Beware of the Moki Dugway! That was the title of an article I wrote more than 10 years ago concerning an “undeveloped” section of Highway 261 in Southeastern Utah known as the Moki Dugway and our decision not to tow our travel trailer down it. It’s a popular bucket-list item for those who know about it. But is it a good idea to tow a trailer or drive a large motorhome on it?
What is the Moki Dugway?
You will find the Moki Dugway on Highway 261 about three quarters of the way down from its north terminus at Highway 95 near Natural Bridges National Monument. Its south terminus is located at Highway 163 near Garden of the Gods. The BLM states “The breathtaking Moki Dugway winds 1,200 feet from top to bottom on three miles of graded gravel at an 11% grade. Most vehicles can travel the route safely. Caution is advised for motorhomes or vehicles towing trailers.
The top of the Dugway reveals spectacular views. On the horizon to the east lies Sleeping Ute Mountain, near Cortez, Colorado. To the southeast is the Shiprock near Shiprock, New Mexico. To the south the Carrizo Mountains straddle the New Mexico/Arizona border. Monument Valley is southeast on the Utah/Arizona Border.”
The BLM also tells us that the Moki Dugway was built in the 1950s by Texas Zinc Minerals as a route for ore trucks hauling uranium and vanadium from Cedar Mesa to the processing mill near Mexican Hat.
Since bypassing the Moki Dugway years ago, my wife and I have returned to the area with our travel trailer in tow. We camped and explored the Valley of the Gods. It’s similar to nearby Monument Valley, but draws smaller crowds, is free to explore, and boondocking is allowed throughout. Valley of the Gods is at the foot of the Moki Dugway, so we decided to conquer the dugway without our trailer in tow. In addition, at the top of the Moki Dugway is Muley Point, another point of interest we wanted to visit but had bypassed on our previous visit. As we approached the base of the mesa where the dugway begins, we were greeted with an ominous warning sign.
Tackling the Moki Dugway
Shortly after that was another sign stating, “Not Recommended for Trucks over 10,000 LBs, RVs – Buses–Vehicles Towing.” Additional yellow warning signs followed.
Well, that ought to get most any RVers attention, I thought. But, as we started ascending the grade, we could see a motorhome on the Moki Dugway high above on the side of a cliff.
We took our time ascending the dugway, stopping often to take photos.
As we neared the top and pulled into an overlook, with wrecked vehicles strewn about the cliff side hundreds of feet below, we spotted a rental motorhome coming down the grade toward us.
They ended up pulling into the overlook next to us. I questioned them regarding their sanity of descending the steep grade, upcoming hairpin turns, and lack of guardrails. They weren’t worried about it. I thought to myself, “Ya, it is just a rental!” as I glanced over the edge at the wrecked vehicles below. Before departing, I recommended they use low gear the rest of the way down and wished them well.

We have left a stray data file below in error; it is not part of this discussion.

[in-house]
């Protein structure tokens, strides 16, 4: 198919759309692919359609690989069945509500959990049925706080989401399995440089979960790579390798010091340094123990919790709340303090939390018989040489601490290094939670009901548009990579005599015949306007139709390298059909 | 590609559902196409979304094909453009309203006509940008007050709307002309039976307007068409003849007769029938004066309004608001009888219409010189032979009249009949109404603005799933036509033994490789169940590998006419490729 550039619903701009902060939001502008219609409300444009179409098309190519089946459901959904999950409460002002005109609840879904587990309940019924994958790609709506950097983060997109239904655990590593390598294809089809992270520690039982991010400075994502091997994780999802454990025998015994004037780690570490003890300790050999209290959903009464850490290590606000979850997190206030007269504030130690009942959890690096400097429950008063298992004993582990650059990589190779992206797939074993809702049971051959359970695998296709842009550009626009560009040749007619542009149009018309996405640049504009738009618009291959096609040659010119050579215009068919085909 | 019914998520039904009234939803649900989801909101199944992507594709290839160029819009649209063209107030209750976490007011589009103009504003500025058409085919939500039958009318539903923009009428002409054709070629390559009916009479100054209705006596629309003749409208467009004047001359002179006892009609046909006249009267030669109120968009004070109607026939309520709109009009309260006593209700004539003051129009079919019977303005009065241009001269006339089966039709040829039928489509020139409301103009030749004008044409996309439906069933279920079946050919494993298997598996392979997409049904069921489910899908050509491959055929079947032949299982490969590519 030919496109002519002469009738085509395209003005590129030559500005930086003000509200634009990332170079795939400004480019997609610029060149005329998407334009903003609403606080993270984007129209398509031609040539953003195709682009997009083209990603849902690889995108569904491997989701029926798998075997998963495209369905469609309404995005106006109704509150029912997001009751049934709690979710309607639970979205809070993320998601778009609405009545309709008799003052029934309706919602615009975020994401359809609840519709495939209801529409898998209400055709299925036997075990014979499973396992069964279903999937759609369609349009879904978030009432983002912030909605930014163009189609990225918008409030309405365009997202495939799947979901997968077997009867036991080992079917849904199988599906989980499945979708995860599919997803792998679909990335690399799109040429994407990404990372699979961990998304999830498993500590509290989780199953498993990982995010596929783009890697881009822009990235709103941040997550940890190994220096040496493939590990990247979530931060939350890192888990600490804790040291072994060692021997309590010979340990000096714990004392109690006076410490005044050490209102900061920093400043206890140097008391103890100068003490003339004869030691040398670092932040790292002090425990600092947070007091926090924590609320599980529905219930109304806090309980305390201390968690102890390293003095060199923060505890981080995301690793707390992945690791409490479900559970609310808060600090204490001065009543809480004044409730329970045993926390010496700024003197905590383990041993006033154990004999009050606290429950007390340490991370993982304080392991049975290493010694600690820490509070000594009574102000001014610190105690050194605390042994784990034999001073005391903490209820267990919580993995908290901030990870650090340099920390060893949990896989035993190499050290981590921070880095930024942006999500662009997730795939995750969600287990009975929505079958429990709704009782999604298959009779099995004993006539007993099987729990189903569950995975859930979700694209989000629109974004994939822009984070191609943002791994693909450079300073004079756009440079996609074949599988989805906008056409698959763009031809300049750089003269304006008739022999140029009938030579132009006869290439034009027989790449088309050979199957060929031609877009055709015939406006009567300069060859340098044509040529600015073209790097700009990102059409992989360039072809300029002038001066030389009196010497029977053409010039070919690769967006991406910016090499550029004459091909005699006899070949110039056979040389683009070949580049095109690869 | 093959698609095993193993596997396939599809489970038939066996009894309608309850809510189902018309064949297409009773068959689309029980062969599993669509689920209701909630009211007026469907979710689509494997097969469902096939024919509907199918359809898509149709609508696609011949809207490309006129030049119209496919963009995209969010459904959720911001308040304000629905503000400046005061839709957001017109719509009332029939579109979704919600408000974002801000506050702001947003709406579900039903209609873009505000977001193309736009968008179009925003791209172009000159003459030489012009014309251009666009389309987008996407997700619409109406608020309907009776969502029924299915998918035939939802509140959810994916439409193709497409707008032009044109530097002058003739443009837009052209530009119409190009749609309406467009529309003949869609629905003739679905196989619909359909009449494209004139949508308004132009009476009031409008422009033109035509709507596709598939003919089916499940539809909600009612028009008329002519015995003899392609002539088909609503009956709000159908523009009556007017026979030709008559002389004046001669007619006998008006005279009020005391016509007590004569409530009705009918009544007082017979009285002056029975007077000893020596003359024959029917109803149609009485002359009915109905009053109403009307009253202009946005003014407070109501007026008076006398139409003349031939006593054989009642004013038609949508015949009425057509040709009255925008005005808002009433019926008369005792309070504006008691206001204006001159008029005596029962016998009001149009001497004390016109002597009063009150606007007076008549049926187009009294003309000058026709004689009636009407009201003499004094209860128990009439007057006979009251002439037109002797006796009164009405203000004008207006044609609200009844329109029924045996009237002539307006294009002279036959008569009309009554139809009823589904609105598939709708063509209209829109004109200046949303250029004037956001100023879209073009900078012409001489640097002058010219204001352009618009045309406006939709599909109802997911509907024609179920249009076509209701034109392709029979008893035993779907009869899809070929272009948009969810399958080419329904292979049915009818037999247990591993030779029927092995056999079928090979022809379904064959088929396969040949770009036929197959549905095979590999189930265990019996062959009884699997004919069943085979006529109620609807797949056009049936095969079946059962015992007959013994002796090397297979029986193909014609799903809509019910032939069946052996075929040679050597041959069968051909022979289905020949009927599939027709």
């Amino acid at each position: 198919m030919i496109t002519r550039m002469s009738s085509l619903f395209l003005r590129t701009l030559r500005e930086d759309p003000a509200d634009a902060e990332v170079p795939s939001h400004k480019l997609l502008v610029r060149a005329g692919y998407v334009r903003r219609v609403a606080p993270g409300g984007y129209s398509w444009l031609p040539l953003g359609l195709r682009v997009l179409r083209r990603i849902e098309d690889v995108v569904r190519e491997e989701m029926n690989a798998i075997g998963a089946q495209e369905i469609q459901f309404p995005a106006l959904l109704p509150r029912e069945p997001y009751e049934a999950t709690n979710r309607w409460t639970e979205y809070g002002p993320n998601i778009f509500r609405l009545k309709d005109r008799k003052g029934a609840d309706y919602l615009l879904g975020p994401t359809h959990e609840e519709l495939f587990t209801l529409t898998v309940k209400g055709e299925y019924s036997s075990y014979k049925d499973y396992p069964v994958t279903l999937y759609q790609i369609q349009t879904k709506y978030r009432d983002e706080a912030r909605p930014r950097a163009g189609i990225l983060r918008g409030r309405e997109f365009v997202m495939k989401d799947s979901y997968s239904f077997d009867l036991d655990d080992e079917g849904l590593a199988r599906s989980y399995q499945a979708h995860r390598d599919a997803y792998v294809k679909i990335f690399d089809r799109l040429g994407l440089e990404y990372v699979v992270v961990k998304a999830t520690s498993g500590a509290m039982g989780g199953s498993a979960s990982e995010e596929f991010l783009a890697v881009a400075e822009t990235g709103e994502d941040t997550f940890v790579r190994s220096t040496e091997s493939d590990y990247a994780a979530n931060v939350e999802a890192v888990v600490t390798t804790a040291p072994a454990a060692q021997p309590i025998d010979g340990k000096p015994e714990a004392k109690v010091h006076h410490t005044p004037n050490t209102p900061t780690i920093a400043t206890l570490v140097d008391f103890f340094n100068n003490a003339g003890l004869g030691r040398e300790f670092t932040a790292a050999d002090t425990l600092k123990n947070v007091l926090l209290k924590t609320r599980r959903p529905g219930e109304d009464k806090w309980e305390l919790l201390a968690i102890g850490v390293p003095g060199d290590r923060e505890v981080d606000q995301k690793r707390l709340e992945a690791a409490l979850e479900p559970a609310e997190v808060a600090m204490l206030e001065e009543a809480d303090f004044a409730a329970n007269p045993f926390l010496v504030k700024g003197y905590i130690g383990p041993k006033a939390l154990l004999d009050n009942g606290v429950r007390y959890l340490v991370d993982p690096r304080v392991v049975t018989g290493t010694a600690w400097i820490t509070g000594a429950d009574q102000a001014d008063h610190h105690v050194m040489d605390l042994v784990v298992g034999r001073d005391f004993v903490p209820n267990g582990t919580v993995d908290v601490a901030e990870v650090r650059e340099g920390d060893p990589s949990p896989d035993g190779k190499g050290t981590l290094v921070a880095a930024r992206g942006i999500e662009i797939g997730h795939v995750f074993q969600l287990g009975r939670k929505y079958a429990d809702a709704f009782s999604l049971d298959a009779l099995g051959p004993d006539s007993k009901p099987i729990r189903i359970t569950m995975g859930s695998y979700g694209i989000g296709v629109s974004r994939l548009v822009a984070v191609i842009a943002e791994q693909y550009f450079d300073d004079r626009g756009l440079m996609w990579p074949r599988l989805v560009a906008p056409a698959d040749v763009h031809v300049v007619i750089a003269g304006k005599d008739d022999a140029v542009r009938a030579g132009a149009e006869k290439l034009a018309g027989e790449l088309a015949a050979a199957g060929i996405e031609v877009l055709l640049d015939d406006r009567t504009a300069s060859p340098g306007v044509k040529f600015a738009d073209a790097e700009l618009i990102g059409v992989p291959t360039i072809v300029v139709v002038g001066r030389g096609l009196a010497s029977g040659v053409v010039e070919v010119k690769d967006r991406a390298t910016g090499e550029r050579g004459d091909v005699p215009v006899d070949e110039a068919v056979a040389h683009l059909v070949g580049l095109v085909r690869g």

Once at the top of the grade, we took a narrow side road leading southwest to Muley Point. When we reached the point I was surprised at the number of RVs boondocking nearby.
The Visit Utah website describes Muley Point Overlook as “[An] amazing overlook that sits high above the goosenecks of the San Juan River and has one of the most commanding views in all of Canyon Country. The perch is 1,000 feet above the canyons below and another 1,000 on top of that to the San Juan River. This is an excellent place to get away from it all, literally. There is nothing else out here save for rocks, trees, and views.
The road to Muley Point Overlook is accessible to most passenger vehicles, but there are some points that will require a bit of finesse as there are exposed rocks, most of which can be circumnavigated. But the view, which extends all the way to Monument Valley and Navajo Nation, should not be missed.”
From Muley Point we descended the Moki Dugway, again stopping frequently for pictures. We were also looking to see if there was a El Monte motorhome over the edge. We eventually returned to our boondocking site in the Valley of the Gods.
After again driving the Moki Dugway, I can say we made the correct decision. We would not generally feel comfortable to descend it with our travel trailer. People in motorhomes and towing trailers do it, though, but I would not recommend it. However, after driving it in both directions, I can say I would be comfortable going up when the road is dry and mud-free. It is a lot easier to stop going up a 10% grade than relying on engine compression and brakes to slow down or stop coming down a 10% grade containing 5 MPH hairpin curves.
The BLM reminds drivers of the following: “Caution: Please remain on the roadway or in the overlook areas. If you stop to take photos, please pull your vehicle completely off the road to a safe location in one of the pull-out areas along the Dugway, to allow others to pass. If you leave your vehicle to find a good spot for a photo, do so with great care.